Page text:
Lifeliners conduct 'Big Drop II'
December 24, 2010
- Lifeliners conduct special aerial delivery mission to Soldiers in Afghanistan
- "Big Drop II" conducted at RC-East
BAGRAM AIRFIELD, Afghanistan (Dec. 24, 2010) -- The 101st Sustainment Brigade is dropping 101 bundles of Christmas cheer directly to the Soldiers living in remote Forward Operating Bases throughout eastern Afghanistan.
Dubbed, "Big Drop II," the "Lifeliners" brigade is using their Low Cost, Low Altitude aerial delivery system to get some much-needed supplies, as well as some extra goodies, like snacks and personal hygiene items, to the troops. The brigade conducted a similar aerial delivery drop during their last deployment to Afghanistan in 2008.
The delivery mission, which began Dec. 22, and will conclude on Christmas Day, is a combined effort between the brigade and its Unit Ministry Team, who reached back home to the families and community groups at Fort Campbell, Ky., and asked for their support.
"We put out a list of things that people could send, and they're still people trying to send things to us even now," said Maj. Tammie Crews, brigade chaplain, UMT, 101st SBDE. "The thought was to be able to do something a little special out to the FOBs who don't have a lot of the amenities we have here at Bagram."
Crews said the Soldiers assigned to the FOBs face many hardships and dangerous situations daily, and she wanted to let them know they're being thought of during Christmas.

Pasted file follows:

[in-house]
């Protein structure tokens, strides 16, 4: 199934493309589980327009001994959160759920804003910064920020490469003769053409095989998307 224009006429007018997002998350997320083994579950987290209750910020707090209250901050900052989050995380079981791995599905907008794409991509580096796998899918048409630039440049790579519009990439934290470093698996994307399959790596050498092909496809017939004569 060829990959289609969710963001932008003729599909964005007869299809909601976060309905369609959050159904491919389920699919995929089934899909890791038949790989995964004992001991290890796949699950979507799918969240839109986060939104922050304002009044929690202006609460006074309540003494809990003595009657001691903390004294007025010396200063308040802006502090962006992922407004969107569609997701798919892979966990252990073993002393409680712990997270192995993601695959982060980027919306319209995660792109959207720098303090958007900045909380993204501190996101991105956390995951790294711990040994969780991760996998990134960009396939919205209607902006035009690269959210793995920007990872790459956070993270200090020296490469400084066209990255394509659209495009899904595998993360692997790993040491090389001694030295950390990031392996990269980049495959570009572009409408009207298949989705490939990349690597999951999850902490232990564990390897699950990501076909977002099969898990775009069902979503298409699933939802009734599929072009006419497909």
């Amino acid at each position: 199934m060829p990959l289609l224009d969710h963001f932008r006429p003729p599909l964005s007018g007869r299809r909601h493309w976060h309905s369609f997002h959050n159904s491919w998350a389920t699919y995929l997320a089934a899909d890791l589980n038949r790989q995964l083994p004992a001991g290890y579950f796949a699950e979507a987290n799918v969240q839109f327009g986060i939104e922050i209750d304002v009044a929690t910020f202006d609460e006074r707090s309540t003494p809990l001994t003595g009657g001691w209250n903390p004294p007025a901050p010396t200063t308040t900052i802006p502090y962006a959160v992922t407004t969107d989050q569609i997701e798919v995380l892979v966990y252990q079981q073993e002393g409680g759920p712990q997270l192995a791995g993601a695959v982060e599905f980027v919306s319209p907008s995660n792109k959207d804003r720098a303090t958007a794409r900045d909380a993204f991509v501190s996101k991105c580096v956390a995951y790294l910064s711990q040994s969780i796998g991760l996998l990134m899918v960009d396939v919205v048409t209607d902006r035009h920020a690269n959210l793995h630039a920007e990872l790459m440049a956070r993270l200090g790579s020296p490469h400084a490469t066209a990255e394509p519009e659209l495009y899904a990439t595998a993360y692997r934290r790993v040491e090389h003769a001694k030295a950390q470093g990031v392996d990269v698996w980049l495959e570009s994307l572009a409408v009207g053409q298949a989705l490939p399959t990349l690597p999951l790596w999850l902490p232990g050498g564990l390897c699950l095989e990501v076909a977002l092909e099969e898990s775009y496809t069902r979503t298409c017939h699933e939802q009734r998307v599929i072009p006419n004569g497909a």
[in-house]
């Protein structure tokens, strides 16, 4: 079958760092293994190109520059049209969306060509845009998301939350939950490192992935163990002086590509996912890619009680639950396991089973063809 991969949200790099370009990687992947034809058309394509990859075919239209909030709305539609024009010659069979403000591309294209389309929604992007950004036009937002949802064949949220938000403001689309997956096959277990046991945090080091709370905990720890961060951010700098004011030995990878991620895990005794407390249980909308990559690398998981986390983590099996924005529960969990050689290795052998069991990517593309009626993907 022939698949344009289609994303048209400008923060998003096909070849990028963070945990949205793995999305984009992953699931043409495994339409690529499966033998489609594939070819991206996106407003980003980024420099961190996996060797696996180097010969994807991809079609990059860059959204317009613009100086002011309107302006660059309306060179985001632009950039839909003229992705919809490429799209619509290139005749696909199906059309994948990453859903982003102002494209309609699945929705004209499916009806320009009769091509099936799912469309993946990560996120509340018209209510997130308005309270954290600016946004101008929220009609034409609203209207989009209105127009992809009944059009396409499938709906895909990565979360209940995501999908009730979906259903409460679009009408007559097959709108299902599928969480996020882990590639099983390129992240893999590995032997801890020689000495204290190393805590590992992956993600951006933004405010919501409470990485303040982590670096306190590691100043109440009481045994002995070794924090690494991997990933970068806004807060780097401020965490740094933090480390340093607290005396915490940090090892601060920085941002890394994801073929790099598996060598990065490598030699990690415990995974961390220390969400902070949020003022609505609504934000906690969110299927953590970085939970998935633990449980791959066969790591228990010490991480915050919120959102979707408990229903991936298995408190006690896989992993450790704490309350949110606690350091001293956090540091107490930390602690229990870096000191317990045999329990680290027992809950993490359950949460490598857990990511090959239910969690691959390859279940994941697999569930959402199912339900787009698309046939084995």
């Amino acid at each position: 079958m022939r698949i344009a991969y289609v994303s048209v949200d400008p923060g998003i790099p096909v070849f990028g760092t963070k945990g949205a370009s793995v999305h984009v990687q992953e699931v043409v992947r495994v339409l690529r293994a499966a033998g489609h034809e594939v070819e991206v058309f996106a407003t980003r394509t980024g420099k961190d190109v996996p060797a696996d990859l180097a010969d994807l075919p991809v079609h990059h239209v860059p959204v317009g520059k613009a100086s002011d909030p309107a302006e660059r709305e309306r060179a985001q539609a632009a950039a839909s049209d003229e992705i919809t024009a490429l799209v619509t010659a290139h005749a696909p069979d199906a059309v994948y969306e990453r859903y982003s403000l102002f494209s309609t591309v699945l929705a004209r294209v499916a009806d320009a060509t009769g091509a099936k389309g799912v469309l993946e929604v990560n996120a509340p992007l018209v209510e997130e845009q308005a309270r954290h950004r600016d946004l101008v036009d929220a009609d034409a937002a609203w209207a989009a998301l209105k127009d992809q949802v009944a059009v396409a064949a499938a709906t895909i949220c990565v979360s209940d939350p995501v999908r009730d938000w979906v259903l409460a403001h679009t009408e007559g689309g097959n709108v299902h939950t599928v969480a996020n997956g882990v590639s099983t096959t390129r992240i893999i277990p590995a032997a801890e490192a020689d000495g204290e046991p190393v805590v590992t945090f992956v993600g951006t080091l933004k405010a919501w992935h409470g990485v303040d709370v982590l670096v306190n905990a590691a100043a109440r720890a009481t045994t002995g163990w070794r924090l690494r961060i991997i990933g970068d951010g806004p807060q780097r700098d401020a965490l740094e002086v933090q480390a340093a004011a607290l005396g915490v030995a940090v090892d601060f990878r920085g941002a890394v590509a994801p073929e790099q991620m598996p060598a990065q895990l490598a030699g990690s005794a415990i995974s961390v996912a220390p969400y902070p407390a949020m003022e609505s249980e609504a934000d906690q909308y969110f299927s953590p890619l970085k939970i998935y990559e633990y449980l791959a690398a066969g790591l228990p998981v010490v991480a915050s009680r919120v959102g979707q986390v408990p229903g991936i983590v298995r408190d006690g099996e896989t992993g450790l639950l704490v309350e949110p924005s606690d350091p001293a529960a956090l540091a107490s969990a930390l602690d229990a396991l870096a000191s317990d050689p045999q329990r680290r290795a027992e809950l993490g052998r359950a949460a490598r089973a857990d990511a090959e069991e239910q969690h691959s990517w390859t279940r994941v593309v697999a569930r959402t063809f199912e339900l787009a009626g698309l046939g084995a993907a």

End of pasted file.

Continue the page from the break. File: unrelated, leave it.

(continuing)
The brigade has trained on using Low Cost, Low Altitude delivery, or LCLA, for the past 18 months. Using smaller aircraft and non-perishable parachutes, supplies can be dropped directly into a FOB or a nearby landing zone from a minimum 150 feet in the air. The accuracy of the drop lessens the chance of Soldiers being victims of roadside bomb attacks.
The UMT and parachute riggers assigned to the 11th Quartermaster Detachment, 101st SBDE, spent most of December gathering and packing the bundles for the drop.
Brigade Commander Col. Michael Peterman said being able to deliver the bundles directly to the FOB's was a way to ensure a better Christmas for those Soldiers far from home.
"Because these packages are coming directly from hometown America, we wanted to ensure that nothing got left on the side," he said.
Peterman also rewarded the riggers for their help by allowing the riggers to fly on the aircraft and watch as the bundles were dropped onto the FOBs.
"The riggers are a very special group," he said. "Their motto is, 'I will always be sure.' They're the ones who have to ensure 100 percent accuracy in those bundles because lives depend on them."
Sgt. Joshua Wetzel, squad leader for the 11th QM Detachment, said it was good to know that the riggers were able to do some things for the Soldiers to make them feel better during the holidays.
"We're able to get some stuff to them that they want to have, as well as what they need," he said.
Spc. Nathaniel Mumbulo and Spc. Johnny Perez, both riggers with the 11th QM Detachment, were two of the riggers who flew on the drops.
They said compared to their fellow Soldiers assigned to outlying FOBs - having access to a Post Exchange to purchase snacks and other goods, decent Internet access, hot meals daily, and a relatively safe environment, minus the occasional indirect fire from insurgents - they understand they have it pretty good.
"I can't imagine what it must be like to have the delivery drops come. We're their only source of survival," Perez said.
Mumbulo said he actually put on a harness and helped push cargo out of the aircraft. The experience made him appreciate how fortunate he was in doing his job, he said.
"It puts things in perspective," Mumbulo said. "We're not directly in the fight like many of those Soldiers are, but we do serve an integral part of their mission."
Mumbulo also said it was good to know he was helping a Soldier enjoy Christmas a little better.
"We got to be Santa Claus for them," he said.